“That was you? I heard about it on the news. You actually threw a baseball more than three-hundred feet and hit a runner?”

Marvin nodded sheepishly. “It was an impulse. I was mad because he’d hit a game-winning homerun and the Sox beat the Tigers. I couldn’t even see him at the time, at least not with…not consciously. And I threw it left handed but I’m right handed, not ambidextrous. And I never played baseball in my life.”

That got her attention. “I think we can rule out a psychogenic cause. You two are definitely suffering from a functional neurologic disorder, one I’ve never heard about…”

She then explained that our symptoms indicated a biological cause. It wasn’t in our minds. But she had no idea what was going on; however, rather than order a lot of unwarranted diagnostic tests, she led us to another room and had us play computer games. They weren’t real games but only psychological tests of our visual, cognitive, and motor skills, designed to see how our minds functioned in the real world. They were pretty boring. Marvin and I were in cubicles separated by screens like they have in libraries to keep people from being distracted. I was looking at rapidly changing images of people and objects, pushing buttons to indicate what I thought I saw. Then I relapsed. But it was different this time.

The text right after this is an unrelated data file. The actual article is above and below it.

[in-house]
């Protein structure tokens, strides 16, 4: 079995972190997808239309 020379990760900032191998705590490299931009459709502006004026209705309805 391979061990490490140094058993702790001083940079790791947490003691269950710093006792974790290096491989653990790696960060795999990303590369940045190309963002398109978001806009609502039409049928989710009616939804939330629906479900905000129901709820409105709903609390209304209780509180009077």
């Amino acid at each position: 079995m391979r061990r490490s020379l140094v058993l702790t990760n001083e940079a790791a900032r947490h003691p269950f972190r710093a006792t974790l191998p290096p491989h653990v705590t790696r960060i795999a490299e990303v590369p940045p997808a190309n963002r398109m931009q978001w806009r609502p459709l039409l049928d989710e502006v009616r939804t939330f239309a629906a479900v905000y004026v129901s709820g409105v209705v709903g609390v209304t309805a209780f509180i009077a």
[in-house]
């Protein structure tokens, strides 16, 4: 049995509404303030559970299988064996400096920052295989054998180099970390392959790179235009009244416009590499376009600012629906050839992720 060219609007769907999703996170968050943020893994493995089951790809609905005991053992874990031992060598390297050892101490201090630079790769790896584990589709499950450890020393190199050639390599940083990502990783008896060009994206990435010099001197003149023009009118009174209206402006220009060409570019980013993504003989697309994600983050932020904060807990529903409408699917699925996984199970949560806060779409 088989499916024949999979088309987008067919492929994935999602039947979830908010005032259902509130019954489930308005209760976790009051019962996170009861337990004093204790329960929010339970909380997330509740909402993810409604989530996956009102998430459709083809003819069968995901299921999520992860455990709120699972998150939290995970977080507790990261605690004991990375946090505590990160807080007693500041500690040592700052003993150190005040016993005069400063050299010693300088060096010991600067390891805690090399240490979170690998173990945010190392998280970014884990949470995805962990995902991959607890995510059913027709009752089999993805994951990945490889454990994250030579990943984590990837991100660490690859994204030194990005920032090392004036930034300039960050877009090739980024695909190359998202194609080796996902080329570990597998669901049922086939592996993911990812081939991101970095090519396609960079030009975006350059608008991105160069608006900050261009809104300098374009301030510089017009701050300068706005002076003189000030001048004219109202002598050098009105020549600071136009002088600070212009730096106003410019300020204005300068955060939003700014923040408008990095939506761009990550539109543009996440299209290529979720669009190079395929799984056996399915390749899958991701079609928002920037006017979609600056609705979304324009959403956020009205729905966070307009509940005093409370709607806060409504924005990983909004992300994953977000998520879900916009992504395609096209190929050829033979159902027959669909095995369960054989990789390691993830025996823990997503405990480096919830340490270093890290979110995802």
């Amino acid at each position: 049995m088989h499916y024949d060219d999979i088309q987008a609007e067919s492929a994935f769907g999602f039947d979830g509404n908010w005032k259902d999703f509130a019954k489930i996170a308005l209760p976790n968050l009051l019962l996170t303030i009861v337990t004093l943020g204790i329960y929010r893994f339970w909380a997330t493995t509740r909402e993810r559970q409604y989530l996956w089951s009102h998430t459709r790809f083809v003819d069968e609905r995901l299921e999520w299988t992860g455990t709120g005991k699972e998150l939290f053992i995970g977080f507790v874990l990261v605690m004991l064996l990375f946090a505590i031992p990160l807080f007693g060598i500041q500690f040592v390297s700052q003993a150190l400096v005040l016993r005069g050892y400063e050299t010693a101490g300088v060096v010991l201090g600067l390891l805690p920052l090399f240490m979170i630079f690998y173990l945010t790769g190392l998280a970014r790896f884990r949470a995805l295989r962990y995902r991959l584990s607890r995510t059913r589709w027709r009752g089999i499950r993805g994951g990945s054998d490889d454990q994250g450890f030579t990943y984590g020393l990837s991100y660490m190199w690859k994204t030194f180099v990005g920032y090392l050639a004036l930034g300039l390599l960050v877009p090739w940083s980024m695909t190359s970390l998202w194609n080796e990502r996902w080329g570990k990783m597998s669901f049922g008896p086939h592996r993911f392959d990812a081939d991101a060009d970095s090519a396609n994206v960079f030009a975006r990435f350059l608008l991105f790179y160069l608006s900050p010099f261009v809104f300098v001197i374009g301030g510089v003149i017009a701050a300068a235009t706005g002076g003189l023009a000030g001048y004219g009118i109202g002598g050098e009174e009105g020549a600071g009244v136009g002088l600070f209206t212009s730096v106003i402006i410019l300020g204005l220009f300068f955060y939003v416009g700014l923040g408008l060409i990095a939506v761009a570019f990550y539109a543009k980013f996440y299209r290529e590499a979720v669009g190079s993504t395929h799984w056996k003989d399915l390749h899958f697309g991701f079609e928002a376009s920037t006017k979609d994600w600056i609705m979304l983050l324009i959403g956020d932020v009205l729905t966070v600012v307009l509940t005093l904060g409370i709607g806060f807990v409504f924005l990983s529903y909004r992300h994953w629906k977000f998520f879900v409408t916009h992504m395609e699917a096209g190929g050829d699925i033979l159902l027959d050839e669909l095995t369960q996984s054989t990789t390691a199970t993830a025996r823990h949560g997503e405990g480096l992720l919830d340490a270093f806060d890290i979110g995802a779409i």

The computer screen had transformed into an irregular polygon with a lot of sides and I was aware of the displayed objects by fluctuations in the coloring of an irregular star-shaped object within the “screen.” I typed on the keyboard, seen as an odd-shaped figure in blue. When the test was over, a fact I knew without knowing it, Dr. Noyer entered the room, approached me, and calmly said, “What’s going on, Lenny?”

She was no longer unrecognizable, now identifiable by a triangle face with her eyes highlighted in magenta. “I’m…I’m having a seizure or whatever it is…”

“Can you continue?”

“Sure. No problem. Did I screw up?”

“Not at all, but you entered all the correct responses before the test was even half finished. I didn’t want to continue if you were under physical or emotional duress, which would make the results meaningless. Should we continue?”